I haven't written much about the polling in the presidential race. Until Labor Day, I think it is rather pointless. Most people have lives and mental health stability, and so don't focus on the election starting 44 months out like the Washington crowd and those who read them (including me, truth be told--but I at least know that it isn't normal). Really, wait until the polls are of likely voters before figuring out the state of the race.
I was going to write about the problem with polling fever and how the race would tighten once polls starting using "likely voters" rather than "registered voters" or--God help us all--"all adults." This article beat me to it.
I'm sure there are reasons to use registered voter polls so far out--it may be too soon to refine models of who is a likely voter, for example.
Or maybe the press just likes to have drama to have a fake closing the gap as polls shift from Democrat-favoring registered voters to more Republican-friendly likely voters.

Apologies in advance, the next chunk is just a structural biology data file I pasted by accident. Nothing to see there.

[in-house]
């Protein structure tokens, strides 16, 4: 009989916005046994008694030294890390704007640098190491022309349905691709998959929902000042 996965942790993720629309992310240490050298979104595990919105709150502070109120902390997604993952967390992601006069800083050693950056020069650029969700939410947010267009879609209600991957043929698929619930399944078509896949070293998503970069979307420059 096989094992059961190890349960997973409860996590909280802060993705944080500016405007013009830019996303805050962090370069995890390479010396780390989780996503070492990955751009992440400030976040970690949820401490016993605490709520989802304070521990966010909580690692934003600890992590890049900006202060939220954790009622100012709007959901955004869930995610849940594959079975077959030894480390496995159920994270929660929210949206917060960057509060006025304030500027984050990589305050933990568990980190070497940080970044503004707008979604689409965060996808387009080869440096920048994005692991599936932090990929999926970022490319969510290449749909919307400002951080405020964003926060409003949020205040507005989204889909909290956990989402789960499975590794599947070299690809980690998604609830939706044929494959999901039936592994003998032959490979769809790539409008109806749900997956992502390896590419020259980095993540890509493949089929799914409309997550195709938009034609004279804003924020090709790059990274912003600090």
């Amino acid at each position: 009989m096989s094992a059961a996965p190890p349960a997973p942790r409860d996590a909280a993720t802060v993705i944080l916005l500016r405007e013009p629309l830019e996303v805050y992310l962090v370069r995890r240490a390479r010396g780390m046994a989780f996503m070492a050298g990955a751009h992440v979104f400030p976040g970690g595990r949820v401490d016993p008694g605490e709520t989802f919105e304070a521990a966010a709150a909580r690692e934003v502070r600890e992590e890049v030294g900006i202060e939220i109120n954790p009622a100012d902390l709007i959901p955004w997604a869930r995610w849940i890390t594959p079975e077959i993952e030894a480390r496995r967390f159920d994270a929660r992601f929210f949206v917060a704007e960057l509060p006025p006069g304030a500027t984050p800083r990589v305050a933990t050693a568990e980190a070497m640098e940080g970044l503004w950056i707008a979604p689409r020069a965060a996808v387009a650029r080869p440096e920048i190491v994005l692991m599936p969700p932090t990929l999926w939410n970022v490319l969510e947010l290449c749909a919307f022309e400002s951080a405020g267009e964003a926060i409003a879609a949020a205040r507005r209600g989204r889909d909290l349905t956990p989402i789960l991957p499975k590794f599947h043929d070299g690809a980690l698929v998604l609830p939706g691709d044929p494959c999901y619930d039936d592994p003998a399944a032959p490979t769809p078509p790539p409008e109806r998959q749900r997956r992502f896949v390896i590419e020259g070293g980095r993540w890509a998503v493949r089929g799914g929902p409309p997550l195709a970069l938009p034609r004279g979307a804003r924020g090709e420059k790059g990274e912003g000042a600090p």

Anyway, the race will likely tighten a bit as people start to pay attention and answer polls on more than name recognition, and as likely voters are defined.
So I'm going to let this win stay on the table and make another bet: if, at the first debate, neither candidate stumbles and the debate is judged a draw, that Trump will gain in stature simply by standing on the same stage as a woman who is described by our current president as the most qualified candidate for the president ever (regardless of how much you value such an endorsement), and he will gain ground on Clinton (either closing the gap if behind or expanding his lead).
Of course, if there is a figurative or literal stumble by either, that's another story altogether.